The best piece of advice: don't just write about yourself. Join - or create - the wider conversation. Ed Winkleman does an amazing job of this; sure, he posts regularly about what's going on at his gallery and with his artists. But it's his "off-topic" posts that make him such a fresh and enjoyable regular read.
For those that want to read about art: a new blog
Check out The Paint and Bake, written by AUT undergrad painting students. The origin story is too cute:
One day Agnes and Elliot were sitting in front of the macs in studio with Julian Dashper, looking at various art sites and blogs and Julian Dashper said, "hey why don't you guys start up a painting blog?" and we said, "hmm dunno might be a bit of work..." and he said, "come on it'll be fun", and we said, "oh alright then" and he said, "so you'll have it up by the next time i come in?" (as Julian Dashper only comes in every two weeks on a friday) and then Agnes said, "ok", so here it is.
Speaking of Julian Dashper - check out the recent(ish?) collection rehang on the 4th floor at Te Papa. Three pieces by Dashper have been hung along with works by Mrkusich and Driver* in the penultimate room of Toi Te Papa, and a set of drumskins share the final room with new works by Chiara Corbelleto.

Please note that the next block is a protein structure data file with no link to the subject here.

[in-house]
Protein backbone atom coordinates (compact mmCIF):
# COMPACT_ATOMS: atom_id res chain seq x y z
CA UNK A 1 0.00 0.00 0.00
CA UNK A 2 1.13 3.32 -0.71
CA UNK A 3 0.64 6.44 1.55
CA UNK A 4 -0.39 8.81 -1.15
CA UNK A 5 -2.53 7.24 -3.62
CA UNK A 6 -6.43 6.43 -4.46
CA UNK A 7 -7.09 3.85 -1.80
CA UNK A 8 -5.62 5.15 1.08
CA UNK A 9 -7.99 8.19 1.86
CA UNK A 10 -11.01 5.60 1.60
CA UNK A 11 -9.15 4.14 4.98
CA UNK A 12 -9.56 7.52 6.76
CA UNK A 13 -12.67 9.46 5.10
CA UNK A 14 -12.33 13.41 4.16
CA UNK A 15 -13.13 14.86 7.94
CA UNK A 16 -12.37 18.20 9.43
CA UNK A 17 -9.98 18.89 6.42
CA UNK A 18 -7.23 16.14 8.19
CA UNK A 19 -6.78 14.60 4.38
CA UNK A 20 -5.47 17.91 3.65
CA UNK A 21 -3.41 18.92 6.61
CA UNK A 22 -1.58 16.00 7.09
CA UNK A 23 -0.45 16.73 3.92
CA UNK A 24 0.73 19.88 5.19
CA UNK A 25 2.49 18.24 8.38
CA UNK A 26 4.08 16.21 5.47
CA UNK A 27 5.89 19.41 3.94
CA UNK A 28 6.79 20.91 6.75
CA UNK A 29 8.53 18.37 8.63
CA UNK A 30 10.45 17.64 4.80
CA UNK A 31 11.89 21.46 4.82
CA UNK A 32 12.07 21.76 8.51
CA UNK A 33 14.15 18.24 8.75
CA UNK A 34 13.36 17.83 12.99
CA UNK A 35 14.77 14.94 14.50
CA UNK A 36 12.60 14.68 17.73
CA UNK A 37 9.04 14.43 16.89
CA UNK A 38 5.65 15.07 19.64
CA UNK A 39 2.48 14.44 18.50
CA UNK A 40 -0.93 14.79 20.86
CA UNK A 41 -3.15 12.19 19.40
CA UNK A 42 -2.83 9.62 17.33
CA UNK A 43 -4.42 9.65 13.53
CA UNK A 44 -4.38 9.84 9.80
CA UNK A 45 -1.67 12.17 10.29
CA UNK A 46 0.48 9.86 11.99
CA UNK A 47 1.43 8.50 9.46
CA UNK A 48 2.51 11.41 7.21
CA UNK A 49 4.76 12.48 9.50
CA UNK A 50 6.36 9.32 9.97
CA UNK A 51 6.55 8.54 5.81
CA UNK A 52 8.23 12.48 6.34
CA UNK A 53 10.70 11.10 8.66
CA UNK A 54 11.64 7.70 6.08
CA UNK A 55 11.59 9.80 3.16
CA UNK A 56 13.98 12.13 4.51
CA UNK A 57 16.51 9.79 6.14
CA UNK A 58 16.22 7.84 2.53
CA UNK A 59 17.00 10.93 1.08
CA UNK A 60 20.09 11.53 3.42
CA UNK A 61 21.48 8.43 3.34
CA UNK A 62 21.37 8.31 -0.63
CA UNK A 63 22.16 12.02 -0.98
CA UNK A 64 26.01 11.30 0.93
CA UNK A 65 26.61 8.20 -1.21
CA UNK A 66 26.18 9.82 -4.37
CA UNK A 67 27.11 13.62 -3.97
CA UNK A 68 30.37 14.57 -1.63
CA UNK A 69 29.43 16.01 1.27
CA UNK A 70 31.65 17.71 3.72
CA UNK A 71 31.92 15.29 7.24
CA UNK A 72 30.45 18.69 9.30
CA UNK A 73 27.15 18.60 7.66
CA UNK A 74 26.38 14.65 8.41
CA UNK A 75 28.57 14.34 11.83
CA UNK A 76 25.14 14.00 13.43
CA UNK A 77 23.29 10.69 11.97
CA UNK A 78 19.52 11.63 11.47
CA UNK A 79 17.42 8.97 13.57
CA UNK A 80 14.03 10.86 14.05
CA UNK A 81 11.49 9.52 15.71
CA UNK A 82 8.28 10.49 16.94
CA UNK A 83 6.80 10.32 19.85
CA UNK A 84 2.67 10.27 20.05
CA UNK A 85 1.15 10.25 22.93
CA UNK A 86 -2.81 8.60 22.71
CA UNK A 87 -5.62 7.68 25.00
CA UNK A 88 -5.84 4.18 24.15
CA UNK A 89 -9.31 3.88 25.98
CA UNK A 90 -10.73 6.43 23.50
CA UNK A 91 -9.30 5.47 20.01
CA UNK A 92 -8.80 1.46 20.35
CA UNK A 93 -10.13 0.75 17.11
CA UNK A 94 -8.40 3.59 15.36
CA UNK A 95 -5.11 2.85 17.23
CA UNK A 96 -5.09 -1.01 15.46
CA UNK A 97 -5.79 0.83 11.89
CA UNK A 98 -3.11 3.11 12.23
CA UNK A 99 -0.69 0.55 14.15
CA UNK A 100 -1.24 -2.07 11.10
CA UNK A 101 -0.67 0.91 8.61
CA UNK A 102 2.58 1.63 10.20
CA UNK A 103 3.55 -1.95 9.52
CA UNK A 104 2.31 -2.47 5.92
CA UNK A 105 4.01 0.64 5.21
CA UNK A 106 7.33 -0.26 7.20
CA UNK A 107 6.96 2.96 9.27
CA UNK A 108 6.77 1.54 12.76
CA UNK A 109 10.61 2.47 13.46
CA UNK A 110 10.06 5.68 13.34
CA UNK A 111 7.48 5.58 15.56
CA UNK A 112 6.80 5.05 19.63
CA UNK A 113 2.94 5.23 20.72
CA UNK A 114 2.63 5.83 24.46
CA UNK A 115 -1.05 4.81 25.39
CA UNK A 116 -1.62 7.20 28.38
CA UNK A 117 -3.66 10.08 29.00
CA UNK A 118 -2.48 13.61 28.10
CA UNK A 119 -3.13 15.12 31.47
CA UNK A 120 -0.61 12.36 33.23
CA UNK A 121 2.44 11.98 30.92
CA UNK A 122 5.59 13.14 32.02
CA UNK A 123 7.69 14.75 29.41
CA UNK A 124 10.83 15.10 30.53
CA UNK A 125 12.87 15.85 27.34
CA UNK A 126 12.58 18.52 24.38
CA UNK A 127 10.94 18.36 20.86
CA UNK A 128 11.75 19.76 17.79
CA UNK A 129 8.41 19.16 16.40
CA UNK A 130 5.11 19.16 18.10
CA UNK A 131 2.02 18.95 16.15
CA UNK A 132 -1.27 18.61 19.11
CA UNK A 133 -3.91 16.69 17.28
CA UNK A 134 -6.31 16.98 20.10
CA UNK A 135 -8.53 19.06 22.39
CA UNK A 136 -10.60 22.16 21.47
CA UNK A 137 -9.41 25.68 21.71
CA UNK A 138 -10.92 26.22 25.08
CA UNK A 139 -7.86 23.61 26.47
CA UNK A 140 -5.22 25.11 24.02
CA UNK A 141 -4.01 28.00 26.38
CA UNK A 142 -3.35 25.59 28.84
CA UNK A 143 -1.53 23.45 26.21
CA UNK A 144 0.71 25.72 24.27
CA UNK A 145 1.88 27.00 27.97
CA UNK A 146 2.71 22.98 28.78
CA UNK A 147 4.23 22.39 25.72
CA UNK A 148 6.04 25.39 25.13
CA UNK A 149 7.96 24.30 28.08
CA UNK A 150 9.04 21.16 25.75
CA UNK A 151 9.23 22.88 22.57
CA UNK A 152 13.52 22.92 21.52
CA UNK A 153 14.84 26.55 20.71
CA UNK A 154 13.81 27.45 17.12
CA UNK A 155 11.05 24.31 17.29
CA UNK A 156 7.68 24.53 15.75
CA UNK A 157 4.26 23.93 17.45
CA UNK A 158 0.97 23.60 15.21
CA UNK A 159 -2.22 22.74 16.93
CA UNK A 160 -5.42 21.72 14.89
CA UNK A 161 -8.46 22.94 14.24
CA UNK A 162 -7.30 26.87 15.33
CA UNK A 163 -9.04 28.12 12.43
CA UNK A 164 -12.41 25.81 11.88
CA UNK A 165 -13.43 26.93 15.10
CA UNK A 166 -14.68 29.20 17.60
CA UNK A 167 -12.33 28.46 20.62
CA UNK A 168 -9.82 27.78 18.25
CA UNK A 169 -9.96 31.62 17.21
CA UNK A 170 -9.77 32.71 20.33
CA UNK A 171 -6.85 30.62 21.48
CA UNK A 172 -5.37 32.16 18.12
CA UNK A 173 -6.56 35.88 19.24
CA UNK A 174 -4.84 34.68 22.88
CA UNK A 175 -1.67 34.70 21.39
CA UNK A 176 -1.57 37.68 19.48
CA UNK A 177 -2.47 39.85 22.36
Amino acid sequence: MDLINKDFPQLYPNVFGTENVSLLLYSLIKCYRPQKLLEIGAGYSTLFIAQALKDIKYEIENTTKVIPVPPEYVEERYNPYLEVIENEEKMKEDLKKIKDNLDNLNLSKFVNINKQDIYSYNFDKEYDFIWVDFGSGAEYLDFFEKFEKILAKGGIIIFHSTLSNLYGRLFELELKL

*There is a frigging spectacular Driver in the hang - the appropriately named Big Relief (1980). While I think the room would have been enhanced by including one of the relief works, or maybe even a small assemblage, it's still totally worth checking out.
Thursday, 25 September 2008
From Adrian Searle in the Guardian
The dim lighting and contained feeling of the Rothko Room at the Tate has always given it, for some spectators, an air of immanence and mystery. I prefer paintings in plain sight, without the heavy breathing, never mind the intimations of tragedy in the shape of Rothko's suicide at the age of 66. His death tends to obscure his achievements even more than the peculiarly low light levels he preferred for the work's display.
From Mark Hudson in the Telegraph
These pictures work best when they are hung in an enclosed space of the right scale, at low light levels - just as they have been shown at Tate Modern since 2006. In general, the lighting of Rothko's paintings is especially important because over time their condition has deteriorated, so that if they are over-lit you see areas of paint slick or sheen on the surface that completely destroys the illusion of immanence - rather in the way a snapshot is ruined by the reflection of the flashbulb in the subject's eyes.